I participated in a project in which job scheduling logic was completely implemented in shell script (it was a small project initially, and then it has grown in time). One of tasks was to enable scheduler script to wait until a specified time to run a job. Surprisingly, search in Internet did not bring anything that would look simple and elegant enough. There were bunch of quite complex solutions which did not really address my requirements and would be too hard to maintain for support teams in future… I came up with my own solution for this after reading Linux manuals, which I wanted to share.

It appears, ‘date’ utility is very flexible in terms of definition and representation of time. For example, user can supply target date/time in a string, using words like ‘Today 9am” or “Thursday 12pm” etc. In combination with ‘sleep’ command, I was able to achieve the desired functionality with required precision (seconds). I ended up writing this simple bash function:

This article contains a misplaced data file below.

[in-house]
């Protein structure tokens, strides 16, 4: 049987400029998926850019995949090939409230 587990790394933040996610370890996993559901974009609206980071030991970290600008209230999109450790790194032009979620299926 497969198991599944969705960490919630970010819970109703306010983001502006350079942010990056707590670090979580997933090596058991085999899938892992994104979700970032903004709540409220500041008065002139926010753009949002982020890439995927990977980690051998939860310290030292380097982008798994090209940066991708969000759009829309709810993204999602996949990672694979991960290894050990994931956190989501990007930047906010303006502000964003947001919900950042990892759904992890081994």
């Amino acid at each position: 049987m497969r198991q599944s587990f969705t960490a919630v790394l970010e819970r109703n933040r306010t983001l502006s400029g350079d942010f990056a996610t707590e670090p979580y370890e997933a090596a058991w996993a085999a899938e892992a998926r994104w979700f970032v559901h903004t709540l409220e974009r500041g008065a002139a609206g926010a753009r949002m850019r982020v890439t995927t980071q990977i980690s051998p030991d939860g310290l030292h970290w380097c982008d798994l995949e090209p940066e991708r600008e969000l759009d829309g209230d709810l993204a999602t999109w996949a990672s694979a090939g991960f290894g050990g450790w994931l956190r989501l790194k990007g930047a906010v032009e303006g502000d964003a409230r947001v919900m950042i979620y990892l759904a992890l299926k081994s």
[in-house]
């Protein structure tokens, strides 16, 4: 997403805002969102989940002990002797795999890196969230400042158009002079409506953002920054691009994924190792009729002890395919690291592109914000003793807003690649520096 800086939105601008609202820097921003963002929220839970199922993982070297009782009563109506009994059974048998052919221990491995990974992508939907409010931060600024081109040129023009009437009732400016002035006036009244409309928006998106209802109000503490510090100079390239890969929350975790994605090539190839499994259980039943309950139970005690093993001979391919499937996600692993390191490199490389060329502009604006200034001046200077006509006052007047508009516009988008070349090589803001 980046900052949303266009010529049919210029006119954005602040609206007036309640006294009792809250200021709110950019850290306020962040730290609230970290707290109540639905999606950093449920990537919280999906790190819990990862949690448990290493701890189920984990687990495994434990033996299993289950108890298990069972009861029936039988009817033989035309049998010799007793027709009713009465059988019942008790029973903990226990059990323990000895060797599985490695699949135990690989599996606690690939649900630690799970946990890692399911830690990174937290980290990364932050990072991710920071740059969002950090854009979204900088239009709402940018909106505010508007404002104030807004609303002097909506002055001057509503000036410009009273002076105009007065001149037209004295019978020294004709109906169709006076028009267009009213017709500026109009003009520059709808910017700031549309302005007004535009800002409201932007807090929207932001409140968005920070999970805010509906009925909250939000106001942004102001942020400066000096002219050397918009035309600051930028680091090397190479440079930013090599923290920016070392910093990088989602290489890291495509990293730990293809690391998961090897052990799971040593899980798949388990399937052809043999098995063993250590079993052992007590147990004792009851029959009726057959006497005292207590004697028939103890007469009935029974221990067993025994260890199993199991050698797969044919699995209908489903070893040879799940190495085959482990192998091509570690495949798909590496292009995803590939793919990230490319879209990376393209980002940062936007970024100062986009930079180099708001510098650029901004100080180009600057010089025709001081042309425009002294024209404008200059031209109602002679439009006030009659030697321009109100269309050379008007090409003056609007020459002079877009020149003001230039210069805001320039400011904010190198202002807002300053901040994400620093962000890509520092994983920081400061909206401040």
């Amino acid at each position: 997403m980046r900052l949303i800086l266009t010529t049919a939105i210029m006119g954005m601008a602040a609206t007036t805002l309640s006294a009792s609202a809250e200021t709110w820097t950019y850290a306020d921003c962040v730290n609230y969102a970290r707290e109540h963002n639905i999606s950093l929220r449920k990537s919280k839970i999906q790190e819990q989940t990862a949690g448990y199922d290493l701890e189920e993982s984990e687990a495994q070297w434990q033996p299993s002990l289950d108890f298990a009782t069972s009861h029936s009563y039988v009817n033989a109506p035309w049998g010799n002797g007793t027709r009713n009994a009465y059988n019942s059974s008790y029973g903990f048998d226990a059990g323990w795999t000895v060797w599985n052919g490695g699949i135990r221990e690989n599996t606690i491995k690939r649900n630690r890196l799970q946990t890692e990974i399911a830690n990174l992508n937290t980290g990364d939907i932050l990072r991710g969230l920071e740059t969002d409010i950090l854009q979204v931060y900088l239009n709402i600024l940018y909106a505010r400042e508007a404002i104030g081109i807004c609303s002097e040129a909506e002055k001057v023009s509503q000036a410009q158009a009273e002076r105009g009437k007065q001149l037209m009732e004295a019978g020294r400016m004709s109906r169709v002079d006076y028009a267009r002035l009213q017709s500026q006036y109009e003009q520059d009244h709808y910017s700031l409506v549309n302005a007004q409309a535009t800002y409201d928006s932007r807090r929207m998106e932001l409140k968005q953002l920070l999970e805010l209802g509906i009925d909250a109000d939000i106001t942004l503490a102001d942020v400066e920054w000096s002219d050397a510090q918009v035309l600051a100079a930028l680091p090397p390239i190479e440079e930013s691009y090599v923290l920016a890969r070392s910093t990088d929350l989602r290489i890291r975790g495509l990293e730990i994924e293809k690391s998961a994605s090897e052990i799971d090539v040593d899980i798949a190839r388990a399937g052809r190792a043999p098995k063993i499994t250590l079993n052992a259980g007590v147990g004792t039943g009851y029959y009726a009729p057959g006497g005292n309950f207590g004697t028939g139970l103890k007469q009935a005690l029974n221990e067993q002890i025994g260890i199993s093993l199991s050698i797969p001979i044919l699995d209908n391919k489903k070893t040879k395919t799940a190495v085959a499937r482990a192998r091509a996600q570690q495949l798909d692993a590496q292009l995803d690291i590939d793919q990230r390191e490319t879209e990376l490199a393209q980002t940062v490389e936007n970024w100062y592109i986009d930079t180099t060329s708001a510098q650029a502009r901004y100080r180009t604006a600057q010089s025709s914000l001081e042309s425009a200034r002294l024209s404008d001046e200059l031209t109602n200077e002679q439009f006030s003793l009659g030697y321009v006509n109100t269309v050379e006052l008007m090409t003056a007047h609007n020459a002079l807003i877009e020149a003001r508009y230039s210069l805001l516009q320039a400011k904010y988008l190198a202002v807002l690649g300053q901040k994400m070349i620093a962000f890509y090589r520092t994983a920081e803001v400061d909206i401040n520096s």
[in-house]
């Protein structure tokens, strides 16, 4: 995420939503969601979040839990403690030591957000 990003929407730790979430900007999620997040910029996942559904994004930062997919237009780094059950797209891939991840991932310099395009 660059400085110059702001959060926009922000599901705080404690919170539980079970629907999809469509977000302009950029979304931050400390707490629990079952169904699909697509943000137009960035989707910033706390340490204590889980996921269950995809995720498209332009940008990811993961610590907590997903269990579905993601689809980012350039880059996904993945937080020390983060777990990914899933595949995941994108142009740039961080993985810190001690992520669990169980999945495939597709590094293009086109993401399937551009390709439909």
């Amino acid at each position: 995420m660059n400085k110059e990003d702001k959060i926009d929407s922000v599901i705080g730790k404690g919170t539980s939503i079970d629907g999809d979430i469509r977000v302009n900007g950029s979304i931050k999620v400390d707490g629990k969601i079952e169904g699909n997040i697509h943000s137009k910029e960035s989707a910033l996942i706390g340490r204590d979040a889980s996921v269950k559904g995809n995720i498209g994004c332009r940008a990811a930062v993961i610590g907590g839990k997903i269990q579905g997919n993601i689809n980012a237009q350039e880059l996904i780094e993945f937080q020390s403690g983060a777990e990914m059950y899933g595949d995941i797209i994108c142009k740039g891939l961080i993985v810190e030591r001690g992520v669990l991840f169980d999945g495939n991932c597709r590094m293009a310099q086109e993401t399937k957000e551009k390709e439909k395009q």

#-[ wait_until ]------------------------------------------
# Waits until a given day/time
# $1 - target time/date in 'date' command format, e.g. "Today 13:00"
echo "Waiting until $1..."

TIME_TARGET=$( date -d "$1" +%s )
TIME_NOW=$( date +%s )

if [ $TIME_NOW -lt $TIME_TARGET ]; then

    echo "Waiting time: ${TIME_WAIT} seconds"
    sleep ${TIME_WAIT}s

    echo "Target time is already in past. No waiting required..."

Use is very simple:

wait_until "Today 1pm"
#... some code ...
wait_until "Tomorrow 6am"
#... some code ...


Hope it helps someone who will be looking for this solution in Internet, just like I did before I had to write it :)